|Override htaccess? cache working against me!|
A good thing about cache became a problem, perhaps I went too far
| 4:07 am on Oct 30, 2013 (gmt 0)|
Any suggestions will be appreciated.
| 5:49 am on Oct 30, 2013 (gmt 0)|
Caching is really up to the browser, and sometimes the ISP. And you might argue that anyone who goes a year without emptying their browser cache deserves everything that happens to them. But telling anyone, anywhere, that a file isn't likely to change in the next year is probably not something you'll do again in a hurry ;) Maybe on the internet equivalent of a tombstone-- but even then, what if you got the year wrong and had to call the stonecutter?
|But if you type the original url for the old file, it appears on your browser. |
For comparison purposes: My logs periodically show a request for an administrative gif that I stopped using pretty exactly a year ago. One IP continued requesting it until January (that is, three months after it was last visible in page code). A second IP hung on for about a month longer. A final IP is still asking for the file several times a month.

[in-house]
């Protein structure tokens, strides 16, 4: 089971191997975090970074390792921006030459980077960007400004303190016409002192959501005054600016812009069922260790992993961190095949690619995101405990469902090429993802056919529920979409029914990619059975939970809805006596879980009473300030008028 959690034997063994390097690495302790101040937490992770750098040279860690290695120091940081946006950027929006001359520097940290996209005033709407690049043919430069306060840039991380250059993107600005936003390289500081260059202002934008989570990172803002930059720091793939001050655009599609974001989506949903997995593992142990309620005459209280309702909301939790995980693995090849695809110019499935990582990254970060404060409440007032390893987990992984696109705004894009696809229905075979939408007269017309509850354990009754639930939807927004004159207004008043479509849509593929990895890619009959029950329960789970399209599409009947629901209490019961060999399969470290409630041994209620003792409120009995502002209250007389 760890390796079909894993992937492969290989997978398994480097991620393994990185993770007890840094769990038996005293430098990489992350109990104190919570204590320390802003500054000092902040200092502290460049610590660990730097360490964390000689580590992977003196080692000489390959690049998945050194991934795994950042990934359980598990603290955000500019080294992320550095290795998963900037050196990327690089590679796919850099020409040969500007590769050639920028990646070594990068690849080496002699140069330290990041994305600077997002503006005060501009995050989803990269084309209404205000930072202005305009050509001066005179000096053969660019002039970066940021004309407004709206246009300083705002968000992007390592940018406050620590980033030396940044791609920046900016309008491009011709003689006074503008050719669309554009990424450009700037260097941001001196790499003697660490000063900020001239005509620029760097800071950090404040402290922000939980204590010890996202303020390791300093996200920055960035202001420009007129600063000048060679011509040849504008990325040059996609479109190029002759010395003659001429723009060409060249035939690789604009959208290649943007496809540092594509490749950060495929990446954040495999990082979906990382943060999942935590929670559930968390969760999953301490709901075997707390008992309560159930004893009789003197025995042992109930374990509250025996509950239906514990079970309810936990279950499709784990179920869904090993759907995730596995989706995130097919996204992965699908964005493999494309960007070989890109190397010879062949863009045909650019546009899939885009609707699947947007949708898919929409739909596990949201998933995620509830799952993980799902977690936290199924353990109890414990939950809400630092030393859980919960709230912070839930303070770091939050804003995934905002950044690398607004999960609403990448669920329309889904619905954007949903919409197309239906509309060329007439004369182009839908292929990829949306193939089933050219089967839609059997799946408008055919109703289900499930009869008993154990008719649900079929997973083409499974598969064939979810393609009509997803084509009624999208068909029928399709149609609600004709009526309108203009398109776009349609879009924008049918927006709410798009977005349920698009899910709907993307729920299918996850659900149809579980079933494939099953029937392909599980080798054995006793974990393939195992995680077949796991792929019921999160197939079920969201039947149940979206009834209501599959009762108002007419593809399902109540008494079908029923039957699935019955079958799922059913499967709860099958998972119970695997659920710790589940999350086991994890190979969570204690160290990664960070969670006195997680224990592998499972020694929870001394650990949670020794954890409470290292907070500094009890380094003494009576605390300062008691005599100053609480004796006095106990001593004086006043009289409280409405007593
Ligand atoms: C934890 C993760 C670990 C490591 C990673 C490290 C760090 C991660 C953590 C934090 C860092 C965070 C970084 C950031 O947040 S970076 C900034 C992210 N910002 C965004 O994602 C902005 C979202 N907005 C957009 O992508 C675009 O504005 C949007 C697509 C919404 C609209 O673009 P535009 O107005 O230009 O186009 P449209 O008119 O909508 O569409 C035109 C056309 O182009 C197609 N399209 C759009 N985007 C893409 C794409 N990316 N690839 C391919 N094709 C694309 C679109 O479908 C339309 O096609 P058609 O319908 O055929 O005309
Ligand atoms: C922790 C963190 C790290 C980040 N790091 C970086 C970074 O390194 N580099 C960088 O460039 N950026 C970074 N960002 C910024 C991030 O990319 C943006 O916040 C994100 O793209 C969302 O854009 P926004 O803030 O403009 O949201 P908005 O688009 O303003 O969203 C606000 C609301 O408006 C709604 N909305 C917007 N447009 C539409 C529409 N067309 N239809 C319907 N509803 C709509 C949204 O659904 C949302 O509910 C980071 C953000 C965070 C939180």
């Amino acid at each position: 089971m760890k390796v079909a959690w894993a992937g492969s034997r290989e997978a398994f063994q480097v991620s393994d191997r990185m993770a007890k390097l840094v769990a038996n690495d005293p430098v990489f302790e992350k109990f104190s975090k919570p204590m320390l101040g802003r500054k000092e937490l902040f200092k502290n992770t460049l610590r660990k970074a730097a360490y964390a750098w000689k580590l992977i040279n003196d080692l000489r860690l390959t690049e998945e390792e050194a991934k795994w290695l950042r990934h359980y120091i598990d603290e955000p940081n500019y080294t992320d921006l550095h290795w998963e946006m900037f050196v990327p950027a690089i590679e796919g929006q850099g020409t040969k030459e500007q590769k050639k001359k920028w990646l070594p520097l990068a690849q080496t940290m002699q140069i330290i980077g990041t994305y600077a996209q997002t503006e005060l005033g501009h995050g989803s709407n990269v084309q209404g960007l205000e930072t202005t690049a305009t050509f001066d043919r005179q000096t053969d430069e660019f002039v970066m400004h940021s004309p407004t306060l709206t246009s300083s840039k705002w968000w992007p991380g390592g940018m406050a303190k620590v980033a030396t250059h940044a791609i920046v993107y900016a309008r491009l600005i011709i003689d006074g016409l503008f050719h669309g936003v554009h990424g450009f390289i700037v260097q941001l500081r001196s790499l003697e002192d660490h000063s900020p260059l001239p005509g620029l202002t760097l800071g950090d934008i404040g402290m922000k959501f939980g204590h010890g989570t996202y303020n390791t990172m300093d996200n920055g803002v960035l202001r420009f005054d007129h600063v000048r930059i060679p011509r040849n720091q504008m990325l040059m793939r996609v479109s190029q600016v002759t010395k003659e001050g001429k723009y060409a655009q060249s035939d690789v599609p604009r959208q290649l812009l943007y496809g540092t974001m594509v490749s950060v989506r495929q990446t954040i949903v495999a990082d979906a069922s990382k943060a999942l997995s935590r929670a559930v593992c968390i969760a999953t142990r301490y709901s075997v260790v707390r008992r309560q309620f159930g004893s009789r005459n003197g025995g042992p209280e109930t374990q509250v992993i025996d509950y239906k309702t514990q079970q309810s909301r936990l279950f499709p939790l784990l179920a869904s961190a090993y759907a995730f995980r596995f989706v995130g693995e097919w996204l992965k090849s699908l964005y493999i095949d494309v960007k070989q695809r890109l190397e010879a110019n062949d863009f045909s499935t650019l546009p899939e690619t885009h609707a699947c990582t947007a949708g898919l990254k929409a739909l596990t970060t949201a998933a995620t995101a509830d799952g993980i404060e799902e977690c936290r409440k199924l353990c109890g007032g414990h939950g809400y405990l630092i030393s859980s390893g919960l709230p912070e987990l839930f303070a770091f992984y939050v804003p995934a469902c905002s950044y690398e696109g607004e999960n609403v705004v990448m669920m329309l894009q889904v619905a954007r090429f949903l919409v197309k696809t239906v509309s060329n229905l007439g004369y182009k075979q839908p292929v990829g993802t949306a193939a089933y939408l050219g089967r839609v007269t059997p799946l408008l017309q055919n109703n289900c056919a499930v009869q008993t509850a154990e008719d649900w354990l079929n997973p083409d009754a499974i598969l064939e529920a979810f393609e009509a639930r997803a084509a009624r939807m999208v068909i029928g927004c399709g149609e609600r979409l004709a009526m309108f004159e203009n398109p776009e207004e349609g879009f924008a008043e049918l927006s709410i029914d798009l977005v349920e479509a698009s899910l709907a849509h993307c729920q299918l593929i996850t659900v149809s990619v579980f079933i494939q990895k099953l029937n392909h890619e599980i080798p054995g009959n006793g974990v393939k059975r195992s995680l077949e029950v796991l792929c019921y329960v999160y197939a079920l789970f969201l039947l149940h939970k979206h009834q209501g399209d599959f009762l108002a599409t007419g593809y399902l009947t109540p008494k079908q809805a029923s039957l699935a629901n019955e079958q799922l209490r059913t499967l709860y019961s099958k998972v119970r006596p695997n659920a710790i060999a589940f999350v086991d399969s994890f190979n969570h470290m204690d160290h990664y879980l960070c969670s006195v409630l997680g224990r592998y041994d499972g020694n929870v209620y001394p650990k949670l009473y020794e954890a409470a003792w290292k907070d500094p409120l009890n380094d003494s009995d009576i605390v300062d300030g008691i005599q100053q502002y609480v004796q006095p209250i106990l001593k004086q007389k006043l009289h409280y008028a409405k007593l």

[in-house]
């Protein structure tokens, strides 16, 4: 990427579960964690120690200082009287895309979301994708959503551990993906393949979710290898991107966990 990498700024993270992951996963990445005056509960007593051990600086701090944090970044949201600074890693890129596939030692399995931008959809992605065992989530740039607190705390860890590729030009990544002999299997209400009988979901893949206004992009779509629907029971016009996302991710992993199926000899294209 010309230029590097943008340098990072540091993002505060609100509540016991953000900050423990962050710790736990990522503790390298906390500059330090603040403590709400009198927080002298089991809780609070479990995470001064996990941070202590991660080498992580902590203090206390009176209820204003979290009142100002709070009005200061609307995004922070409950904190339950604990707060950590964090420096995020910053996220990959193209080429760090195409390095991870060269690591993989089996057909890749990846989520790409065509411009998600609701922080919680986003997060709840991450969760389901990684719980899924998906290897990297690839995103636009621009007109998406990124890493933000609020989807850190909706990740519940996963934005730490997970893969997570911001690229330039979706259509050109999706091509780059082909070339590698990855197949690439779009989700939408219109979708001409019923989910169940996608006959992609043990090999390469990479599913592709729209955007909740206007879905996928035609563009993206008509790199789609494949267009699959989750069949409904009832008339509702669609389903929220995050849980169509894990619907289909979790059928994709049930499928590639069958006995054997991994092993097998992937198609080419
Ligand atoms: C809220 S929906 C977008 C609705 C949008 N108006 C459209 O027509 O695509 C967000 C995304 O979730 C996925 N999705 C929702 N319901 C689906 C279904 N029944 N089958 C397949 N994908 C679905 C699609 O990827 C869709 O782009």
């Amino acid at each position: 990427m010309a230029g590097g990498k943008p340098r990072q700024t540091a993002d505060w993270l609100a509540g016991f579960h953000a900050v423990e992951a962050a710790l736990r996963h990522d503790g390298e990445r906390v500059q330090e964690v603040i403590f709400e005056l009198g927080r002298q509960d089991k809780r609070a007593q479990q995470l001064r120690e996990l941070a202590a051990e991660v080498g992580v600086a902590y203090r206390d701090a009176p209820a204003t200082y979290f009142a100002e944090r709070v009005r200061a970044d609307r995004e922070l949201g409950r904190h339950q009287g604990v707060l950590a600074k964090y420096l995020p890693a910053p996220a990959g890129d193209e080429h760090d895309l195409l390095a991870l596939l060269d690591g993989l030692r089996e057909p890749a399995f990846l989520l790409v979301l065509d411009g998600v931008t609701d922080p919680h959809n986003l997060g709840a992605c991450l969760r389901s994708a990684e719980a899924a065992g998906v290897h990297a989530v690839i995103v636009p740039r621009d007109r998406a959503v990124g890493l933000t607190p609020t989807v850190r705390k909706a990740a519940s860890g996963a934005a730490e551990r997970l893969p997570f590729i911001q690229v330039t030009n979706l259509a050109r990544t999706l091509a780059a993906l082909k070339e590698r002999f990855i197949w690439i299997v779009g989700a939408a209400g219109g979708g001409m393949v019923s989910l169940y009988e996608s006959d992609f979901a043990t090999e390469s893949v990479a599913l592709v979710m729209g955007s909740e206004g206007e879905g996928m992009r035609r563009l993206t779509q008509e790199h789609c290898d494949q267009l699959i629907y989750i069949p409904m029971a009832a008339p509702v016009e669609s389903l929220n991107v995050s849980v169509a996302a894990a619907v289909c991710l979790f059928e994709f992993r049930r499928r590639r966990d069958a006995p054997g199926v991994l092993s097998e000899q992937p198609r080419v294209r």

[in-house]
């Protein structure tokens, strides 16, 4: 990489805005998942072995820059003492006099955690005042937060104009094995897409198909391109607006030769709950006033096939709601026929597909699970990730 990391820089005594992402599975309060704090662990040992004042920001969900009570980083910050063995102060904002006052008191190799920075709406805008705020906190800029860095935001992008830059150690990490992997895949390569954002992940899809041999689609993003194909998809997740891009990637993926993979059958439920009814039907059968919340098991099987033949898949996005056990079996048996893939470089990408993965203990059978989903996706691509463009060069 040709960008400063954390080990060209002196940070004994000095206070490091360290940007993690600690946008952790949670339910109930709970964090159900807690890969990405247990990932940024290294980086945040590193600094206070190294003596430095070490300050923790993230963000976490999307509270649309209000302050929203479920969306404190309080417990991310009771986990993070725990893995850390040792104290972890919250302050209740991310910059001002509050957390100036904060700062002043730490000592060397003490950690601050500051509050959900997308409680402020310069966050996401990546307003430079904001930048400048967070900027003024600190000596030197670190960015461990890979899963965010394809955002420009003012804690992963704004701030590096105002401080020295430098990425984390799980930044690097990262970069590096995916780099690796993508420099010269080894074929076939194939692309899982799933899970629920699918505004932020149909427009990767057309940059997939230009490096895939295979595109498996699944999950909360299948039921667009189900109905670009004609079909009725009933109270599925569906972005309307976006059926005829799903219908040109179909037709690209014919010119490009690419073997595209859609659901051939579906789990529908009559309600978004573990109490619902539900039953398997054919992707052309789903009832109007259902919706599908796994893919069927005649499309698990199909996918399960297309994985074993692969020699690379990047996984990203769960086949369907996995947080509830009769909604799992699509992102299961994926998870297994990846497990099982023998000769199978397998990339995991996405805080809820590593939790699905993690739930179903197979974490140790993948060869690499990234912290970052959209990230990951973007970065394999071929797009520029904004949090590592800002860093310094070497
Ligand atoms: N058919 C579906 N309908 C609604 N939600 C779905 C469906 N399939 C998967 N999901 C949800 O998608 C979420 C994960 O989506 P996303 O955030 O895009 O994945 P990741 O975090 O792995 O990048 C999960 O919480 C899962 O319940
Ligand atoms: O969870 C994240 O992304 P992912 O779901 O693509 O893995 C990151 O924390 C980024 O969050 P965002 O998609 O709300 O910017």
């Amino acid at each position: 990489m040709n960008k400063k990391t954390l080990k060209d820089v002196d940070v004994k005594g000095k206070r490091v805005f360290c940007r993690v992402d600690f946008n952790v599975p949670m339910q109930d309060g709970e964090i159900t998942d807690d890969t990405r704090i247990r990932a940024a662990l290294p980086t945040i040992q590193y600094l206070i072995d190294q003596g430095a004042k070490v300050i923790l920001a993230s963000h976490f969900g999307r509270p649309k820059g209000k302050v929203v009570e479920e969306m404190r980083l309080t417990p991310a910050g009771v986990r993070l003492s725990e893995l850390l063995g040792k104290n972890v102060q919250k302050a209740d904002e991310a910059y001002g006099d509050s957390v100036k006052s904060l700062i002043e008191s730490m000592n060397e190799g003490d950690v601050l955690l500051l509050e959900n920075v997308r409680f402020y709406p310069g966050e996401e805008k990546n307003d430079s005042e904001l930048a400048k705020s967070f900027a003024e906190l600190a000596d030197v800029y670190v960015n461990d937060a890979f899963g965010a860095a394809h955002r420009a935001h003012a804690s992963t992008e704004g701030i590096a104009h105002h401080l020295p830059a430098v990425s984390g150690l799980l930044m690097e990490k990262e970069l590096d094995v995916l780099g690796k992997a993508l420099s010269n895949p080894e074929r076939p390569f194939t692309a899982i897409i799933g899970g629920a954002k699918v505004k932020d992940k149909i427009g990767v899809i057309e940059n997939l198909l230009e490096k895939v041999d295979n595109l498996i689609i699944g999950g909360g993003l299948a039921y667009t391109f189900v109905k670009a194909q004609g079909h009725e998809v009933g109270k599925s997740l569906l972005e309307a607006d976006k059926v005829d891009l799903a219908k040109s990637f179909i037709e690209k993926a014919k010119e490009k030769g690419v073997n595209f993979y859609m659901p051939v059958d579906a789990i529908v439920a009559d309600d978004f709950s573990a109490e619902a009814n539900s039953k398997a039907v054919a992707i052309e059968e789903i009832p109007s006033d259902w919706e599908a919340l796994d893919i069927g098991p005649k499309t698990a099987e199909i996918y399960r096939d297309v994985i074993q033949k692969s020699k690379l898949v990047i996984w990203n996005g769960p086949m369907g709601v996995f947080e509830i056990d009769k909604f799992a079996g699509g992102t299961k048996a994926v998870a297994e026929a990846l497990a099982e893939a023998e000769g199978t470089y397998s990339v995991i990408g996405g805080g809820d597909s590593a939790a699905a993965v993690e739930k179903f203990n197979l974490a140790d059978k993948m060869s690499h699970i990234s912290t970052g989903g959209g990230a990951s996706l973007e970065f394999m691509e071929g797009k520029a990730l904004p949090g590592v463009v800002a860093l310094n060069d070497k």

:: detour to check most recent records ::
Frequency has dropped off in the last two months, and it's now only asking for three different files-- it used to be four-- but, still, we're talking about a year after the most recent time the file was requested by any page, anywhere. Wasn't there an Agatha Christie novel on this theme?
| 1:02 pm on Oct 30, 2013 (gmt 0)|
It's working fine now. It took 8 hours for browsers to stop seeing a file that wasn't there anymore.
I changed my policy on cache considering what could be compromised. Thanks.
| 3:59 pm on Oct 30, 2013 (gmt 0)|
|...my final approach was to change the whole CMS setting to display another JS on the pages and problem solved |
Perhaps something for the future, but in order to get around the browser caching issue, you can just append a "version" querystring to the original URL, rather than having to use an entirely different filename. eg.
| 7:16 pm on Oct 30, 2013 (gmt 0)|
Thanks penders, I thought about that and I now it's a good practice. In this case I wanted to stay away of any caching issues from any organization that could still find the old file.